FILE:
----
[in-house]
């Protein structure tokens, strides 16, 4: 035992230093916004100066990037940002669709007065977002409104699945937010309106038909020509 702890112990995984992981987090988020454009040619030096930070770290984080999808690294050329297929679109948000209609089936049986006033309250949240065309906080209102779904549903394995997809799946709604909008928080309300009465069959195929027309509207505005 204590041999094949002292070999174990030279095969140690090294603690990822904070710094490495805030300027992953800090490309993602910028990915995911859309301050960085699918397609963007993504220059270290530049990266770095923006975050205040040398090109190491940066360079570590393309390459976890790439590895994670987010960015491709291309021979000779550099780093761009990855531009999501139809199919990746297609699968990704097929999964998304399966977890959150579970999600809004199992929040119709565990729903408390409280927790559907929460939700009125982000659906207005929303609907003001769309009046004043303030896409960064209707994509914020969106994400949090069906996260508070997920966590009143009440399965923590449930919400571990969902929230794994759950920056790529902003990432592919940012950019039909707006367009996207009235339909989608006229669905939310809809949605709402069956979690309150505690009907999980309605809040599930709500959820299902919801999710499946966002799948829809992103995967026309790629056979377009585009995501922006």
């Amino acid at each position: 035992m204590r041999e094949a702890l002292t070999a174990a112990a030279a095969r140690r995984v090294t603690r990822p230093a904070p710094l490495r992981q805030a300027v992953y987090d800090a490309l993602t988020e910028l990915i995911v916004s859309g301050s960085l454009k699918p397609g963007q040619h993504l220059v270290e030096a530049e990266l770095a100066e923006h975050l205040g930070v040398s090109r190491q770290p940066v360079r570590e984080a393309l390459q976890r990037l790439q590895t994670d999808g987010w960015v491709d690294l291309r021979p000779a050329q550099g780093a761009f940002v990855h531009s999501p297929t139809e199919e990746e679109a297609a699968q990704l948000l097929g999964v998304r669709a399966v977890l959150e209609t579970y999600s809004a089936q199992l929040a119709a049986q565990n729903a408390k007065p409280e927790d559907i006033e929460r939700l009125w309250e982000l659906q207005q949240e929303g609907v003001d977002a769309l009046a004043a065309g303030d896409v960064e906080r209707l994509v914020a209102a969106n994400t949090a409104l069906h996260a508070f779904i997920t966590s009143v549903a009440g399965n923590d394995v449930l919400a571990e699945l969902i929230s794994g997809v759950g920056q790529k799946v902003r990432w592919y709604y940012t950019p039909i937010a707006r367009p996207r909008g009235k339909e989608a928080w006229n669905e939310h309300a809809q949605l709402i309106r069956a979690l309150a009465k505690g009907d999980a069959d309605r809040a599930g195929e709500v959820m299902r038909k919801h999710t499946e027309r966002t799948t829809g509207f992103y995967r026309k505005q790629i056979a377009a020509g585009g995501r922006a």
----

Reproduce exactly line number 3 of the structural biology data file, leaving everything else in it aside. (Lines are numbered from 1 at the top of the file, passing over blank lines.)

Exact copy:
């Amino acid at each position: 035992m204590r041999e094949a702890l002292t070999a174990a112990a030279a095969r140690r995984v090294t603690r990822p230093a904070p710094l490495r992981q805030a300027v992953y987090d800090a490309l993602t988020e910028l990915i995911v916004s859309g301050s960085l454009k699918p397609g963007q040619h993504l220059v270290e030096a530049e990266l770095a100066e923006h975050l205040g930070v040398s090109r190491q770290p940066v360079r570590e984080a393309l390459q976890r990037l790439q590895t994670d999808g987010w960015v491709d690294l291309r021979p000779a050329q550099g780093a761009f940002v990855h531009s999501p297929t139809e199919e990746e679109a297609a699968q990704l948000l097929g999964v998304r669709a399966v977890l959150e209609t579970y999600s809004a089936q199992l929040a119709a049986q565990n729903a408390k007065p409280e927790d559907i006033e929460r939700l009125w309250e982000l659906q207005q949240e929303g609907v003001d977002a769309l009046a004043a065309g303030d896409v960064e906080r209707l994509v914020a209102a969106n994400t949090a409104l069906h996260a508070f779904i997920t966590s009143v549903a009440g399965n923590d394995v449930l919400a571990e699945l969902i929230s794994g997809v759950g920056q790529k799946v902003r990432w592919y709604y940012t950019p039909i937010a707006r367009p996207r909008g009235k339909e989608a928080w006229n669905e939310h309300a809809q949605l709402i309106r069956a979690l309150a009465k505690g009907d999980a069959d309605r809040a599930g195929e709500v959820m299902r038909k919801h999710t499946e027309r966002t799948t829809g509207f992103y995967r026309k505005q790629i056979a377009a020509g585009g995501r922006a």